his day, Jim was recognized as the dominant counterintelligence figure in
the non-Communist world.”
of Central Intelligence Richard Helms
Over the years,
many great men and women have devoted their careers to the mission of the
Central Intelligence Agency. Perhaps one of the most well-known Agency
figures is James Angleton. In particular, Angleton was noted for his work as
the Chief of Counterintelligence during the Cold War.
Angleton was born in Boise, Idaho, on December 9, 1917. His parents—James
Hugh Angleton and Carmen Mercedes Moreno—met when his father was serving
as a cavalry officer during the Mexican Revolution. Angleton had two younger
sisters and a brother.
youth, Angleton was educated at English preparatory schools, including
Chartridge Hill House in Buckinghamshire, England. He attended Malvern
College in Worcestershire, England, but left in 1936 to study at Yale.
During his time
at Yale, Angleton took an interest in literature and poetry and edited the
school's literary magazine “Furioso,” which published poetry by the
likes of E. E. Cummings and Ezra Pound.
graduated from Yale in 1941 and enrolled at Harvard Law School.
Angleton did not
finish law school because he was drafted into the U.S. Army in March 1943.
During training he was singled out for an interview and offered the chance
to work with the Office of Strategic Services (OSS)—the predecessor to
the opportunity and was assigned to the X-2 Branch, responsible for
counterintelligence. Given his knowledge of the Italian language and
culture, Angleton began at the Italian desk in Washington, D.C. He quickly
grew restless, so he approached the head of X-2, James Murphy, and requested
an assignment overseas. Murphy was so impressed with Angleton that he agreed
and sent him to England.
Angleton proved himself to be a hard worker, often sleeping on a cot in his
office after working late into the night. Six months after joining the OSS,
Angleton became the X-2 chief of the Italian desk in Washington, D.C. In
late 1944 he transferred to Rome and, at the age of 27, became the chief of
X-2 in Italy.
After the war,
Angleton remained in Italy and established contacts with other secret
intelligence agencies that proved useful later in his career at the Agency.
Angleton also played a major role in operations that supported the 1948
Italian general election.
Upon his return
to Washington, Angleton worked for various successor organizations of the
OSS until the CIA was established in 1947. Angleton made the transition to
an Agency employee and is known as one of the founding officers.
During the first
several years of his career at the Agency, Angleton helped establish the
structure of the new intelligence organization. Living up to his reputation
in the OSS, Angleton rapidly rose through the ranks of the Agency.
By May 1949, he
became a senior leader in the Office of Special Operations. This job
required Angleton to call on some of the contacts he made after the war.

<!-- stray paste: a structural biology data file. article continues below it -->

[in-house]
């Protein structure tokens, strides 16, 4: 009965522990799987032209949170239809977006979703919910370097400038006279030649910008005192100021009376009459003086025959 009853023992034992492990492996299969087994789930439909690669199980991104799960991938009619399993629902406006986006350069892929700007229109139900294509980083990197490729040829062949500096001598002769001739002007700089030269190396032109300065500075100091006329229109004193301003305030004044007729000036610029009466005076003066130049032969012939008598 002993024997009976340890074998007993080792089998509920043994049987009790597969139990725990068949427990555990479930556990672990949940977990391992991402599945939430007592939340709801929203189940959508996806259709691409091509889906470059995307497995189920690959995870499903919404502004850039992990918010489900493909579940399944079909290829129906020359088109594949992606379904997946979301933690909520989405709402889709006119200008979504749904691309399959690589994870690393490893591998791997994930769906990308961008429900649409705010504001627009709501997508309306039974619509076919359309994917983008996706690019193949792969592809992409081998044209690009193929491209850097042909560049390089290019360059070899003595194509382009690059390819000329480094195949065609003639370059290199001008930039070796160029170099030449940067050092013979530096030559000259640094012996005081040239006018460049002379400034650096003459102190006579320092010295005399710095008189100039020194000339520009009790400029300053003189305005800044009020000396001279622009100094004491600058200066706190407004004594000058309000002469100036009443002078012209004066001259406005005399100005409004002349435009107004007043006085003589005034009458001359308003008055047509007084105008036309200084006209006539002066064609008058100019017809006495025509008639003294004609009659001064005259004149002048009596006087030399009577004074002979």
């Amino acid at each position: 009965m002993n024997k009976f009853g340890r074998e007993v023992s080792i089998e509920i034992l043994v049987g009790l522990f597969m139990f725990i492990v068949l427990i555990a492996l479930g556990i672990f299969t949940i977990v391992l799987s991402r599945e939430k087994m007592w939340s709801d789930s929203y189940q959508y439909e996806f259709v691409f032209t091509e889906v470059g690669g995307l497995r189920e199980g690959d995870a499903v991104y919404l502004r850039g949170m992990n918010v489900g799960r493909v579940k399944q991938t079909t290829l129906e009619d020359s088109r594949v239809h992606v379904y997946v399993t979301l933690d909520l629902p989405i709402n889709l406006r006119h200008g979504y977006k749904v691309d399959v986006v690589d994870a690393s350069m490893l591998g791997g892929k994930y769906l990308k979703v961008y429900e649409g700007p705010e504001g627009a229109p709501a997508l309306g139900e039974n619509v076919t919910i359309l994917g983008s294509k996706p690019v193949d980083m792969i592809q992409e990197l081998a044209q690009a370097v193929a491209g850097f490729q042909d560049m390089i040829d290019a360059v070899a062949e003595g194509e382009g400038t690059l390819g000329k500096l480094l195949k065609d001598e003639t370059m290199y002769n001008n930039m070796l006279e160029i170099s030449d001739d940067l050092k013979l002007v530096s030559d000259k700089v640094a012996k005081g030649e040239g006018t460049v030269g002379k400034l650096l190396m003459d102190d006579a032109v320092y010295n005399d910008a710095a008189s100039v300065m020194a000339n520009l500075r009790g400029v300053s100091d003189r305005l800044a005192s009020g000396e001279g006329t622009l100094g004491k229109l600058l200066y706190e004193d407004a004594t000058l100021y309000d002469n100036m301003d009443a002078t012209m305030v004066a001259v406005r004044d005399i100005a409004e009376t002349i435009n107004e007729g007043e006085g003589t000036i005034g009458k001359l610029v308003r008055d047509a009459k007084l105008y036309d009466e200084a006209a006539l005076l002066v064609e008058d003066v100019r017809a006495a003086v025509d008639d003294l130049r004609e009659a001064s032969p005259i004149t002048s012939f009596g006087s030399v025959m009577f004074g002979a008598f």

Angleton’s relationships with Israel’s Mossad and Shin Bet agencies
became especially important during his time working the Israeli desk and
throughout his career at the Agency.
In 1954, Director
of Central Intelligence (DCI) Allen Dulles asked Angleton to become head of
the Counterintelligence Staff. Angleton remained in this position for the
rest of his career at the Agency.
relationship with the Israelis paid off when the Shin Bet provided him a
transcript of Soviet leader Nikita Khrushchev’s confidential 1956 speech
denouncing his predecessor, Joseph Stalin. The speech proved valuable
because it showed that Soviet leaders were in the midst of a power struggle.
The Eisenhower administration publicized the speech, embarrassing the Soviet
Angleton also was
involved with debriefing two famous KGB defectors: Anatoly Golitsyn and Yuri
Nosenko. In 1961, KGB Maj. Anatoly Golitsyn defected to the United States
and was interviewed by Angleton. Angleton found Golitsyn to be a source of
accurate information. Golitsyn claimed that the CIA had been infiltrated by
the KGB. He also said that another defector would be sent to discredit his
information and support the mole’s credibility. Angleton believed Golitsyn
and began a mole hunt inside the Agency.
KGB officer Yuri
Nosenko made contact with the CIA in 1962, but was not heard from again
until 1964 when he defected. During his debriefing, he provided information
that contradicted intelligence gathered from Golitsyn’s interviews.
Because Angleton declared Golitysn a genuine source, he concluded that
Nosenko was a false defector who couldn't be believed.
John F. Kennedy's assassination on November 22, 1963, the U.S. government
briefly suspected that the Soviet Union might have perpetrated the crime.
During Nosenko’s debriefing, he made a startling disclosure: he had been
assigned to watch assassin Lee Harvey Oswald when Oswald defected to the
Soviet Union (1959-1962). Nosenko said the KGB declined to work with Oswald
after determining he was unstable.
surprise decision to defect to the United States and his news that Oswald
was not a KGB asset seemed too convenient for Angleton and other Agency
officials. Moreover, Nosenko contradicted Golitsyn, Angleton's key source on
that Nosenko was a disinformation agent sent both to discredit him and to
hide Moscow's hand in President Kennedy's death. A few years later,
the CIA decided that Nosenko was telling the truth, but Angleton never
changed his mind.
Angleton left the
Agency in December 1974. He died of lung cancer 12 years later on May 12,
Related Stories and
- The James
- A Look Back
… Counterintelligence and the JFK Assassination